Developing scholarship in nursing - Steps within a strategy

Department of Nursing, University of Wollongong, Australia.
Journal of Nursing Management (Impact Factor: 1.5). 06/2002; 10(3):177-81. DOI: 10.1046/j.1365-2834.2002.00326.x
Source: PubMed


This paper seeks to share with the reader some of the mechanisms currently being used to generate scholarship in academic nursing, both at the institutional and individual levels. It then goes on to explore other ways in which educational managers might encourage scholarly activity. Finally, it presents the crystallization of ideas generated during discussions conducted with lecturers focusing on their selection of a workable path towards a future of scholarship, for them as an academic. It is intended as food for thought for managers of educational programmes and individual nurse academics as they scan the horizons of the future in an attempt to make the 'best' decisions for the profession of nursing and individuals within it.

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    • "A range of communication mediums were used including social media, such as Facebook and Twitter. The APEDNN had previously identified their members' key disaster management research learning needs as a key precursor to capacity building (Crookes and Bradshaw, 2002). This was used to guide the development of the course. "
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    ABSTRACT: Nurses are often first line responders in a large scale emergency or disaster. This paper reports an evaluative study of a tailored research capacity building course for nurse delegates from the Asia Pacific Emergency and Disaster Nursing Network (APEDNN). Twenty-three participant delegates from 19 countries attended a three-week course that included learning and teaching about the critique and conduct of research. An outcome of the course was the collaborative design of a study now being implemented in a number of countries with the aim of investigating nurses’ preparedness for disaster response. Formal mentoring relationships have also been established between more and less experienced peers and facilitators to provide support in implementing this collaborative study. Overall, participant delegates rated the planning, implementation and content of the course highly. Recommendations from this study include funding a mix of face-to-face and distance mentoring and writing for publication workshops to ensure the sustainability of outcomes from a research capacity building course such as the one described.
    No preview · Article · Jan 2014 · Nurse education in practice
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    • "Robinson, Watson, and Webb (2002) suggest that this change does not need to take the form of a revolution but should be more in the form of an evolution of what nurse educators are already doing. Thus, it is suggested that if the relevant mechanisms are developed, then the existing roles of lecturers will evolve into becoming scholarly ones (Barton, 1998; Crookes & Bradshaw, 2002; Wilson-Barnett, 1997). Therefore, the intent of this article is to demonstrate the process of developing a scholarly forum within a department of nursing in a UK university. "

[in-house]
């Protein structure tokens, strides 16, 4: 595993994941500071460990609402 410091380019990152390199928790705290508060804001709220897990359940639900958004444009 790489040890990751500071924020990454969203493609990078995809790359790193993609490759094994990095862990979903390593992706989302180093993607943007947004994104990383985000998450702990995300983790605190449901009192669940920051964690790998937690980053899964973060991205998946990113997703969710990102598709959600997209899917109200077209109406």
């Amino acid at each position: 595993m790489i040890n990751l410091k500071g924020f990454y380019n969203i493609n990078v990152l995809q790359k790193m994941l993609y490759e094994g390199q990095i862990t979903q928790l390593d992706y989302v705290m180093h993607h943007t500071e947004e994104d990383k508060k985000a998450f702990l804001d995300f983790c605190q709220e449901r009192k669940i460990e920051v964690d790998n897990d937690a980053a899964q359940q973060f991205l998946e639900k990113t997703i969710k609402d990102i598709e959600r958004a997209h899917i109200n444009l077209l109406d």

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    ABSTRACT: The rapid move of nursing in the UK into the university sector in the early 1990s has not only opened up a set of new possibilities for nurse educators but also created a set of new challenges. One such challenge is to transform the teaching cultures of these new departments into a scholastic culture. This article, using Lewin's framework of change along with theories of cultural change, demonstrates the creation of a scholarly forum that would facilitate the creation of a scholarly culture.
    Full-text · Article · Apr 2007 · Teaching and Learning in Nursing
    • "Both Nelms (2004) and Taylor et al. (2004) are quick to point out that writing for publication is important for the career development of nurses and midwives. Crookes and Bradshaw (2002) have also stated that, within both Australasia and the UK, hallmarks of professional individual development and success are underpinned by the ability to conduct and publish research. The reality, though, is that those who do complete higher degrees often breathe a 'sigh of relief ' and equate completion of their degree with closure. "

    No preview · Chapter · Jan 2007
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